Background information and relevant results
Plum pox virus (PPV) is the causal agent of Sharka, one of the most devastating diseases of Prunus species, causing important agronomic and economic losses (Cambra et al., 2006). Since its first description in Bulgaria (Atanasoff, 1932), the virus has spread to a large part of the European continent, around the Mediterranean basin and Middle East, South and North America (Chile, USA, Canada, and Argentina) and Asia (Kazakhstan, China and Pakistan) (Capote et al., 2006). The use of resistant cultivars represents the most effective solution for PPV control and management. A transgenic PPV resistant plum, C5 (‘HoneySweet’), has been developed (Scorza et al., 1994) exploiting post-transcriptional gene silencing (PTGS), providing a highly efficient and effective resistance against PPV (Ravelonandro et al., 1997; Scorza et al., 2001). The resistance has proved durable and stable for more than 10 years in field trials in the Black Sea, Middle and Western European regions (Malinowski et al., 2006; Zagrai et al., 2008a). In addition, graft-inoculation of C5 plum with several other viruses in the field and in the greenhouse have not influenced the stability of the engineered resistance to PPV over a three dormancy periods (Zagrai et al., 2008b).
The transgenic C5 (‘HoneySweet’) plum has shown no impact on the composition of virus populations and no impact on non-target organisms over an extended period of time (Fuchs et al., 2007; Capote et al., 2008; Zagrai et al., 2008c). Movement of ‘HoneySweet’ pollen is limited. Work with ‘HoneySweet’ has provided new insights into the use of PPV resistant transgenic plums and demonstrated the lack of negative environmental impacts of these plums. These studies indicate the advantages of this technology to control the spread of PPV, to significantly improve plum production in areas of PPV infection, and to help maintain the genetic diversity of plum in these areas.
Stage of Development
In order to carry out further field trials with C5 transgenic plum and to gain more information relating to the agronomical and phenotype performance and compatibility of this event under PPV endemic area and geo-climatic conditions of Romania, a new application file should be submitted.
Reasons for Block/Delay
In November 2005 an application file was submitted to the Ministry of Environment according to Romanian Law 214/2002, for granting of an authorization to carry out field trials with C5. In February 2006 the application was rejected on the basis that a new regulation was pending for adoption in the meantime. According to the new regulation, field trials were forbidden within15 km from natural protected areas. The application file was rejected, although no connection could be drawn between plum and existing protected areas at 10, 11 and 12 km from our proposed field site location. In the meantime a suitable location with no protected areas closer than 15 km was identified and a new application file was submitted in March 2006. In July 2006 the above mentioned regulation was modified and the previous limit of 15 km from natural protected area was amended. In August 2006 we received the consents from the five bodies empowered to assess our application file as follows:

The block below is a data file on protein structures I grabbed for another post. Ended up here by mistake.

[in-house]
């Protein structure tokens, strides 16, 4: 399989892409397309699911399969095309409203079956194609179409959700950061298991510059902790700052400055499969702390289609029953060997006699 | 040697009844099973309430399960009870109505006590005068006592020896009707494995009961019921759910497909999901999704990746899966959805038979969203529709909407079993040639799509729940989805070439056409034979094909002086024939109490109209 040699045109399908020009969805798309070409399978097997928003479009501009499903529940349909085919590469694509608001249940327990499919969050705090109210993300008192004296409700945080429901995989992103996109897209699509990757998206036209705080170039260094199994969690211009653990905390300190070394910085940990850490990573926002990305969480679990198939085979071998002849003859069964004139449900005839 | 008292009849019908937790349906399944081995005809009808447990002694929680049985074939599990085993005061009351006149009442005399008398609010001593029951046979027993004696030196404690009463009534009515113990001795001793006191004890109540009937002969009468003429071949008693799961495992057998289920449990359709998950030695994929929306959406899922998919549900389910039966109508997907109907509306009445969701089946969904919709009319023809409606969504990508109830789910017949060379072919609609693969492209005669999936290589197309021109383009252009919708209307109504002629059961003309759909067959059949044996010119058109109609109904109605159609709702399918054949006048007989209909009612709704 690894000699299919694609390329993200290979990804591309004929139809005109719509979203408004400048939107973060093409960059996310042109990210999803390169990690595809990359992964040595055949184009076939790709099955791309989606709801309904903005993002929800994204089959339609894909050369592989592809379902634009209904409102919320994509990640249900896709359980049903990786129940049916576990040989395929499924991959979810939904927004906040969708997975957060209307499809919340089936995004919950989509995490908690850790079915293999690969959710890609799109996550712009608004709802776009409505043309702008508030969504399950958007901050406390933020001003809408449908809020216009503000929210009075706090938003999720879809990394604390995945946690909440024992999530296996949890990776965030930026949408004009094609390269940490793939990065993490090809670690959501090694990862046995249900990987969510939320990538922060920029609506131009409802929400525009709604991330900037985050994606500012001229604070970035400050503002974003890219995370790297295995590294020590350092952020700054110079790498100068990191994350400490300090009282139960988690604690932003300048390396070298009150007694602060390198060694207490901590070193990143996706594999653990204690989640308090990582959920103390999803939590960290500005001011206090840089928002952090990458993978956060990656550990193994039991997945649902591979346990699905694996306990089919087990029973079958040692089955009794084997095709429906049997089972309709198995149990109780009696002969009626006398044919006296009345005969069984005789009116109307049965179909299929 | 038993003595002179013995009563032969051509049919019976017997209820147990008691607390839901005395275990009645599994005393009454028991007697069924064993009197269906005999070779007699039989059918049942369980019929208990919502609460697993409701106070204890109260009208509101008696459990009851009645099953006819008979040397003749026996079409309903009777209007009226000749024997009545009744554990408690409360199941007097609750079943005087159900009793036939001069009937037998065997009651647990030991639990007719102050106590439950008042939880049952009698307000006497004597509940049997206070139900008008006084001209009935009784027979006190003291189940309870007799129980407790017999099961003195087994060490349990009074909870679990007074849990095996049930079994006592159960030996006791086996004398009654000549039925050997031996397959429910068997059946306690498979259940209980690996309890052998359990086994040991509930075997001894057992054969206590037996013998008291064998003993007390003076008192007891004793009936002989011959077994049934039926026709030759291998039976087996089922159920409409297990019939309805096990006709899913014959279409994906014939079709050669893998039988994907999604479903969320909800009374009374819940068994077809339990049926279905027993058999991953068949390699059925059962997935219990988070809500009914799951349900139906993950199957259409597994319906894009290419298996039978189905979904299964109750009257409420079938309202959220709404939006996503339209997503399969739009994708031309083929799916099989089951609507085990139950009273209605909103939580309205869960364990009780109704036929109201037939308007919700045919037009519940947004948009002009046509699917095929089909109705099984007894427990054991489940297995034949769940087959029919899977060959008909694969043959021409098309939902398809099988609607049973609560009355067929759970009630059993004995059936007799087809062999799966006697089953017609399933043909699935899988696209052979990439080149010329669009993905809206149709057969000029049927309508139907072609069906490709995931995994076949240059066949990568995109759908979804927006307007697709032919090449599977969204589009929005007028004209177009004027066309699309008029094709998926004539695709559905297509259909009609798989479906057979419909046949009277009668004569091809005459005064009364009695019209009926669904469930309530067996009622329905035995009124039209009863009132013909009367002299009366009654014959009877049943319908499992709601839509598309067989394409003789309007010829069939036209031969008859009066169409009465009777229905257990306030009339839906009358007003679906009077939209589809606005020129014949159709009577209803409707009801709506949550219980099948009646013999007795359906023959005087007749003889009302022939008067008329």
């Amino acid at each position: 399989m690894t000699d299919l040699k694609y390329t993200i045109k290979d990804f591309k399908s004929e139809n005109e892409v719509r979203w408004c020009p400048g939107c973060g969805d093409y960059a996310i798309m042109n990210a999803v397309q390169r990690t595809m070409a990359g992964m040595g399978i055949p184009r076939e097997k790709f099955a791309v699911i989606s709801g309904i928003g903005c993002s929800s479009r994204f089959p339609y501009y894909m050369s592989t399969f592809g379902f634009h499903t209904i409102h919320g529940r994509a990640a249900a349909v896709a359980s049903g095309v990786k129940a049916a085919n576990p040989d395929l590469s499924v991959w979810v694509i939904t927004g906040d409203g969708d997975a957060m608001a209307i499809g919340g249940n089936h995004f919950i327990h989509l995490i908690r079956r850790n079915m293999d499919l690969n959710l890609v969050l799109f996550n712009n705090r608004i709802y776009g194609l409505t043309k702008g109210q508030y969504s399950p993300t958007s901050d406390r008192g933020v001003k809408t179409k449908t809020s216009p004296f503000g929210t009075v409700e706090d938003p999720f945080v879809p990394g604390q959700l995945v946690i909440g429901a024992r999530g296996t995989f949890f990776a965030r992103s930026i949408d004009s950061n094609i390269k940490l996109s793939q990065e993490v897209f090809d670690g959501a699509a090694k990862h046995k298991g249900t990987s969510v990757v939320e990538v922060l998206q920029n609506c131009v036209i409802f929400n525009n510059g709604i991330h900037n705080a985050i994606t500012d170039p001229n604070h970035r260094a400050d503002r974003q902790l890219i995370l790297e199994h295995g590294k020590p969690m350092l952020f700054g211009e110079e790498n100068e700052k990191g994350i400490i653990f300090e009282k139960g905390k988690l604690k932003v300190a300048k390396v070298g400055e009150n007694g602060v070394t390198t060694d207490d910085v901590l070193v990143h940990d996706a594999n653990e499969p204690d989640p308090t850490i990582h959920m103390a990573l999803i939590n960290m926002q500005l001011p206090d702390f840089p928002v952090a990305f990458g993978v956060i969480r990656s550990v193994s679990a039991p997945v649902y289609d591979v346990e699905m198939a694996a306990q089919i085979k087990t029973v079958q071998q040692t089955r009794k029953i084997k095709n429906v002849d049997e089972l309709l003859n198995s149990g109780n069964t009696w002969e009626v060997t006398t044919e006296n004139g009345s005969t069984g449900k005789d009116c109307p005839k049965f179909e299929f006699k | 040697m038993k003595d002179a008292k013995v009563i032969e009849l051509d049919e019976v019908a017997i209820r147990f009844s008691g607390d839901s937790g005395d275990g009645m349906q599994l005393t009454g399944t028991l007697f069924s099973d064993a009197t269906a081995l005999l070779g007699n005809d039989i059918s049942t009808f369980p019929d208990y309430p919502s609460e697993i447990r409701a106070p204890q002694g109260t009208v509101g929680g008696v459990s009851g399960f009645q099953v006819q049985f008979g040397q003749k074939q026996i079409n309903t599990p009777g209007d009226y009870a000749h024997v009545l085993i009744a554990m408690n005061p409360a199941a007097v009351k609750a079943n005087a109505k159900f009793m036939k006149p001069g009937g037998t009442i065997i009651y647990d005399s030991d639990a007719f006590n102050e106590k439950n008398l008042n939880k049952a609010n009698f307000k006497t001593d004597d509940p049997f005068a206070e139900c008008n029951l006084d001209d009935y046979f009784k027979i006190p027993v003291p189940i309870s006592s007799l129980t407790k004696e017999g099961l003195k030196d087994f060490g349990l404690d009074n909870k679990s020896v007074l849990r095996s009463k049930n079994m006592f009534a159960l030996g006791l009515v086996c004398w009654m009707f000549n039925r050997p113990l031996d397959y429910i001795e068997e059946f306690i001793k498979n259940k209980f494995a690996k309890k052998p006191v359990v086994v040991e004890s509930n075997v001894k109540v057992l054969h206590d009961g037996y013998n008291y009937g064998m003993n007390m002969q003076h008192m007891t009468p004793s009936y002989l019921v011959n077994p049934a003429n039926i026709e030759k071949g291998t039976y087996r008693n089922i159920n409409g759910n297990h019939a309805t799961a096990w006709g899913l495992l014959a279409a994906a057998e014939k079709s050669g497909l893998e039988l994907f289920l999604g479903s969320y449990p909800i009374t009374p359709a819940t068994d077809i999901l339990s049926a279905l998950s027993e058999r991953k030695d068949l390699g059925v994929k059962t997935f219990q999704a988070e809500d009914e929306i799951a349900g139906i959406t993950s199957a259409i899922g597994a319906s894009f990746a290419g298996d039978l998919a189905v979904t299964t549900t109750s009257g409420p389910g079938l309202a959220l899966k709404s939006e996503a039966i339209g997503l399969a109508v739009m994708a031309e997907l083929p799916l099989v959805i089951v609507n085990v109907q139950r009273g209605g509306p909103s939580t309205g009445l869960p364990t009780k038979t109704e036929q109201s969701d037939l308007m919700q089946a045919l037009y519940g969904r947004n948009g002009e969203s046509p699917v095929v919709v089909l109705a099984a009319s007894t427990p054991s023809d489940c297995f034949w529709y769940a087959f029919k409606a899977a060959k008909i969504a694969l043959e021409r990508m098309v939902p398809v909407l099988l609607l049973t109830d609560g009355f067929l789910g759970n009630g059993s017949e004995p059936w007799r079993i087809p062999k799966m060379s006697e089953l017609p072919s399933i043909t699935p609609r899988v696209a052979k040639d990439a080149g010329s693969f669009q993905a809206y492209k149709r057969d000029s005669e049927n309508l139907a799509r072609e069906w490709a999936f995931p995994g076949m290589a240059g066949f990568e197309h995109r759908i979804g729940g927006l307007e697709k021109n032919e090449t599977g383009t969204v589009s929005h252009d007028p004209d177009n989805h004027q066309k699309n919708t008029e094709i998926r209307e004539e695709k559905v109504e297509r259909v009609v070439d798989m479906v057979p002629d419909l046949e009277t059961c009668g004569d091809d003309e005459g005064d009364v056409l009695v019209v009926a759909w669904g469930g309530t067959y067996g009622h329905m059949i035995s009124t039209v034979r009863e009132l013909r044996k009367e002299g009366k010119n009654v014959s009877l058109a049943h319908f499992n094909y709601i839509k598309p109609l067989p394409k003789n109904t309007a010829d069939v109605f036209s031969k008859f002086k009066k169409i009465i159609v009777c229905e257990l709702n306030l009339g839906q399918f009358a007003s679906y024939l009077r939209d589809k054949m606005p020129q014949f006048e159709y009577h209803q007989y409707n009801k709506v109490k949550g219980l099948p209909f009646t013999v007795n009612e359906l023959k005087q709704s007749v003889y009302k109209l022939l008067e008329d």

- Biosafety commission – favorable consent
- Ministry of Agriculture – unfavorable consent. The reason was the presence of npt II antibiotic gene marker according to art. no. 4 from Directive 2001/18/EC
- National Sanitary, Veterinary and Food Safety Authority – favorable consent
- National Authority for Consumer Protection – considered that the request is outside of its competence.
General response: because the Ministry of Agriculture as beneficiary of this study gave unfavorable consent, the notification request was rejected.
Taking into account that the unfavorable consent was based on a wrong interpretation of art. no. 4 Directive 2001/18/EC that does exclude the use of antibiotic resistance genes for research purposes, but only beginning with 2008, we issued an appeal including the Opinion of European Food Safety Authority (EFSA-Q-2003-109, adopted: 02/04/2004) according to which the npt II gene is considered without adverse effects on human health and the environment and has a safe history of use of more than 13 years.
The Ministry of Agriculture reconsidered its position following our appeal and transmitted a favorable consent to Ministry of Environment on November 2006. At that time we obtained favorable consents from all five regulatory bodies but unexpectedly, the Ministry of Environment did not approve invoking a procedural error of the Romanian regulatory procedure. Precisely, the Ministry of Environment has invoked that the Ordinance no 49/2000 does stipulate a possible reconsideration of a consent already issued. This is contradictory because the same ministry initially accepted our appeal and forwarded it to Ministry of Agriculture. In this situation, the Ministry of Environment suggested to submit a new application. In February 2007 a new application was submitted. In May 2007 all steps of the evaluation procedure were concluded but the permit was delayed. In July 2007, the Ministry of Environment planed an additional public regional debate. The results showed unanimous support from interested factors.